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Charlie Sykes: 2016 Election Normalized Racism, Xenophobia

Conservative Talk Radio Host Tells UW-Madison Crowd Racism Is A 'Cancer' The GOP Needs To Confront

Shawn Johnson/WPR

Conservative talk radio host Charlie Sykes told a crowd on the University of Wisconsin-Madison campus Tuesday it is impossible to talk about President-elect Donald Trump without discussing the “racism and xenophobia” that has been normalized by his campaign, calling them a “cancer” the Republican Party will have to confront.

Sykes singled out Breitbart News Chairman Steve Bannon, who helped run Trump’s campaign and who was tapped by Trump to be his chief strategist in the White House.

“I don’t know whether Steve Bannon in his heart is an anti-Semite or a racist, but I do know that he’s opened the door, he’s normalized them, and he’s enabled them,” Sykes said. “And that will have real consequences.”

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Sykes said Republicans’ victories put them in a complicated situation where despite any misgivings they might have about Trump, their control of the presidency, the House and the Senate will let them accomplish many of their legislative goals.

“I will be honest with you that there are a lot of things that will happen that I think I will like, that I think will be positive,” said Sykes, whose programs on WTMJ Radio and WTMJ TV in Milwaukee have helped him shape Wisconsin’s conservative agenda for decades.

But Sykes said repeatedly at Tuesday’s post-election forum that aspects of the 2016 campaign cycle shocked him, including Trump’s call for a ban on Muslims entering the United States.

“What troubled me about this campaign – and I know the way this actually sounds – that here you have the strong man who comes in and says, ‘I alone can fix things, I am the man on the white horse, and all of your problems have to do with these foreigners and these brown people.’ And that resonated with people,” Sykes said.

Sykes was joined at the forum by Washington Post political reporter David Weigel, UW-Madison political science professor Kathy Cramer and journalism professor Mike Wagner.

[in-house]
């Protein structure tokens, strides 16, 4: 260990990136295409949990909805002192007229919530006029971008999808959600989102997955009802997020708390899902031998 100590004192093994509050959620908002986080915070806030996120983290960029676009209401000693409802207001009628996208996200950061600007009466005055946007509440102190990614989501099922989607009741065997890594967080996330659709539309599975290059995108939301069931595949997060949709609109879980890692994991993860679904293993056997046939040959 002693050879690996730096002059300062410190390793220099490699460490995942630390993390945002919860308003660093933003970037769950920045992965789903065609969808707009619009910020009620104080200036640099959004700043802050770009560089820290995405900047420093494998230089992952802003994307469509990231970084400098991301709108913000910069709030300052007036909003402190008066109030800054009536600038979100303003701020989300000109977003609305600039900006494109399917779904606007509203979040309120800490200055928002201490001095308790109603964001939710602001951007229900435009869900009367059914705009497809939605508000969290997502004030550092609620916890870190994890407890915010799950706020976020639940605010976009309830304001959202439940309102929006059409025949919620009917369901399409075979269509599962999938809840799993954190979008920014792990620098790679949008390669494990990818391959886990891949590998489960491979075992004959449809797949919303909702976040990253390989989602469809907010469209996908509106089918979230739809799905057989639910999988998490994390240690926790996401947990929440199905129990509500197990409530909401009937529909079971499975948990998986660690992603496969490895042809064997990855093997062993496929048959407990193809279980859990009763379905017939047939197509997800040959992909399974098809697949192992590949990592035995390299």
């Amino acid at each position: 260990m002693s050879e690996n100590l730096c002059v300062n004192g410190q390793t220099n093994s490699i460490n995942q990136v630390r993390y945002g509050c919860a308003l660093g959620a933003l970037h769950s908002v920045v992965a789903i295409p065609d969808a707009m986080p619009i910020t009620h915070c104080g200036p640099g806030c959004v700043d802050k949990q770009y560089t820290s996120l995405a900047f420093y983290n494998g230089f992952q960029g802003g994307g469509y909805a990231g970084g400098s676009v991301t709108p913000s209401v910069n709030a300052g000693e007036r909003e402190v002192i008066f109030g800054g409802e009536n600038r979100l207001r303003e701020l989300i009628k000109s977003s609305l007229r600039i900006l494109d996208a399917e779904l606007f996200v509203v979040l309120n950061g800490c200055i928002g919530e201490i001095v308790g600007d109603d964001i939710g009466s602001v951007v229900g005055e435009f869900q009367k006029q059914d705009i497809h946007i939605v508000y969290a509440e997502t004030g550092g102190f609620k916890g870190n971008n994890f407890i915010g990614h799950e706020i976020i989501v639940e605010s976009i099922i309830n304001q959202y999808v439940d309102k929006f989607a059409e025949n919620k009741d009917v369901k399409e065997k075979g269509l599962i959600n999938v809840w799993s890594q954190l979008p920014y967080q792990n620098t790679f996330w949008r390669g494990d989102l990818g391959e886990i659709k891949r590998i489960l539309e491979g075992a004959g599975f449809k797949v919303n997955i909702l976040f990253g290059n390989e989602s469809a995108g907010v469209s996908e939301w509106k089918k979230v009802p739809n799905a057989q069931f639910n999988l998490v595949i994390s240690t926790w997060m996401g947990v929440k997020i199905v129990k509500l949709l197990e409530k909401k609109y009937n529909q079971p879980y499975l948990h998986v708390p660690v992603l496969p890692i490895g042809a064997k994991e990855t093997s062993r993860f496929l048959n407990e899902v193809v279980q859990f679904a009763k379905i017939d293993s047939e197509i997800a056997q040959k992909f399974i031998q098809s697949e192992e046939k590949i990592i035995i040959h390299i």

Weigel said one of the differences in 2016 compared to previous presidential campaigns was the emergence of the Black Lives Matter movement and protests against police. He said many in law enforcement had in turn been vocal Trump supporters.

“That is an extremely dangerous road to walk down,” Weigel said. “To have part of the country feel that police are discriminating against them, the police themselves rooting for somebody who doesn’t take that seriously and for then one group of voters to root for the people who don’t take that seriously.”

Cramer said the disrespect shown to President Barack Obama, the nation’s first African-American president, set the stage for the 2016 campaigns.

“It seems to me that the racism in this campaign, obviously, has been many years coming,” Cramer said. “We just as a country have never dealt with our racist past.”

Cramer, who has met for years with groups of rural Wisconsin residents to learn about what shapes their political beliefs, said she understood many in the Madison audience did not want to listen to Trump supporters.

“And I still find myself saying to people, I do think the way forward is to carefully listen to the people with whom you disagree,” Cramer said.

Sykes said he has been struck by the way social media let voters ignore people or news that doesn’t match their world views. For example, Sykes said he used his radio show to highlight Washington Post reporting that exposed questionable practices by Trump’s charity. Sykes said the reporting deserved a Pulitzer Prize.

“And I realized that no one in my audience had heard this or seen this,” Sykes said.

Weigel said he viewed the election as an “existential challenge” to journalism.

“What we wrote did not matter in terms of the information people thought was relevant on Election Day,” Weigel said.

Sykes said part of the reason many voters dismissed suggestions Trump’s campaign was racist or sexist is because Democrats have used the terms to describe so many Republicans over the years and the words lost meaning.

“If in fact Mitt Romney is a racist waging a war on women, if John McCain is a racist waging a war on women, what happens when the real thing comes along and you say, ‘Wait, here’s a racist who’s waging a war on women?’” Sykes said. “People say, ‘Yeah, you say that every time.’”

Tuesday’s panel was organized by UW-Madison’s La Follette School of Public Affairs.